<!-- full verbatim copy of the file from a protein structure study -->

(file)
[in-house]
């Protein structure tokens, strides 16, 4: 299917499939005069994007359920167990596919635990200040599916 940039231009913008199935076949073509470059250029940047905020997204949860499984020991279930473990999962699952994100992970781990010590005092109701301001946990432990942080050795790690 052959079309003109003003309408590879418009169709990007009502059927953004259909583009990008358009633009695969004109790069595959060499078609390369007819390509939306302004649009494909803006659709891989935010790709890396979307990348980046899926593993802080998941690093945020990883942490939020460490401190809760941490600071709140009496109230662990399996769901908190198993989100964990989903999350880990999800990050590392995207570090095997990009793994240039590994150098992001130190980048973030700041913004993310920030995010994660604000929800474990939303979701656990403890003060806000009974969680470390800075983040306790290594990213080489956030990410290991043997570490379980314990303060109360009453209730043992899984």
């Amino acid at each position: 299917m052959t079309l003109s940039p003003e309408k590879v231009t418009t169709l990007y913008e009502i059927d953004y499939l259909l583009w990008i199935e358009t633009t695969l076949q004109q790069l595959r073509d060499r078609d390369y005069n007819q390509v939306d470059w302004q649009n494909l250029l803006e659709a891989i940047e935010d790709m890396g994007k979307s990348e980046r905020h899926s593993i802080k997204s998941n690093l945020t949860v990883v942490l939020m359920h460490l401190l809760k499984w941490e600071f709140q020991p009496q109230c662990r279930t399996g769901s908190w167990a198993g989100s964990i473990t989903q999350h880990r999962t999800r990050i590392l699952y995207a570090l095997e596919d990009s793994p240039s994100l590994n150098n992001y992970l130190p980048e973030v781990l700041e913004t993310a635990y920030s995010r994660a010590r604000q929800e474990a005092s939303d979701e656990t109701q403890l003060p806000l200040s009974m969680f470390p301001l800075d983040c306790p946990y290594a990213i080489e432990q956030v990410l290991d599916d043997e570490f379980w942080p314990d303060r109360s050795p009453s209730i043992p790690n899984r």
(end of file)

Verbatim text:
[in-house]
């Protein structure tokens, strides 16, 4: 299917499939005069994007359920167990596919635990200040599916 940039231009913008199935076949073509470059250029940047905020997204949860499984020991279930473990999962699952994100992970781990010590005092109701301001946990432990942080050795790690 052959079309003109003003309408590879418009169709990007009502059927953004259909583009990008358009633009695969004109790069595959060499078609390369007819390509939306302004649009494909803006659709891989935010790709890396979307990348980046899926593993802080998941690093945020990883942490939020460490401190809760941490600071709140009496109230662990399996769901908190198993989100964990989903999350880990999800990050590392995207570090095997990009793994240039590994150098992001130190980048973030700041913004993310920030995010994660604000929800474990939303979701656990403890003060806000009974969680470390800075983040306790290594990213080489956030990410290991043997570490379980314990303060109360009453209730043992899984």
């Amino acid at each position: 299917m052959t079309l003109s940039p003003e309408k590879v231009t418009t169709l990007y913008e009502i059927d953004y499939l259909l583009w990008i199935e358009t633009t695969l076949q004109q790069l595959r073509d060499r078609d390369y005069n007819q390509v939306d470059w302004q649009n494909l250029l803006e659709a891989i940047e935010d790709m890396g994007k979307s990348e980046r905020h899926s593993i802080k997204s998941n690093l945020t949860v990883v942490l939020m359920h460490l401190l809760k499984w941490e600071f709140q020991p009496q109230c662990r279930t399996g769901s908190w167990a198993g989100s964990i473990t989903q999350h880990r999962t999800r990050i590392l699952y995207a570090l095997e596919d990009s793994p240039s994100l590994n150098n992001y992970l130190p980048e973030v781990l700041e913004t993310a635990y920030s995010r994660a010590r604000q929800e474990a005092s939303d979701e656990t109701q403890l003060p806000l200040s009974m969680f470390p301001l800075d983040c306790p946990y290594a990213i080489e432990q956030v990410l290991d599916d043997e570490f379980w942080p314990d303060r109360s050795p009453s209730i043992p790690n899984r």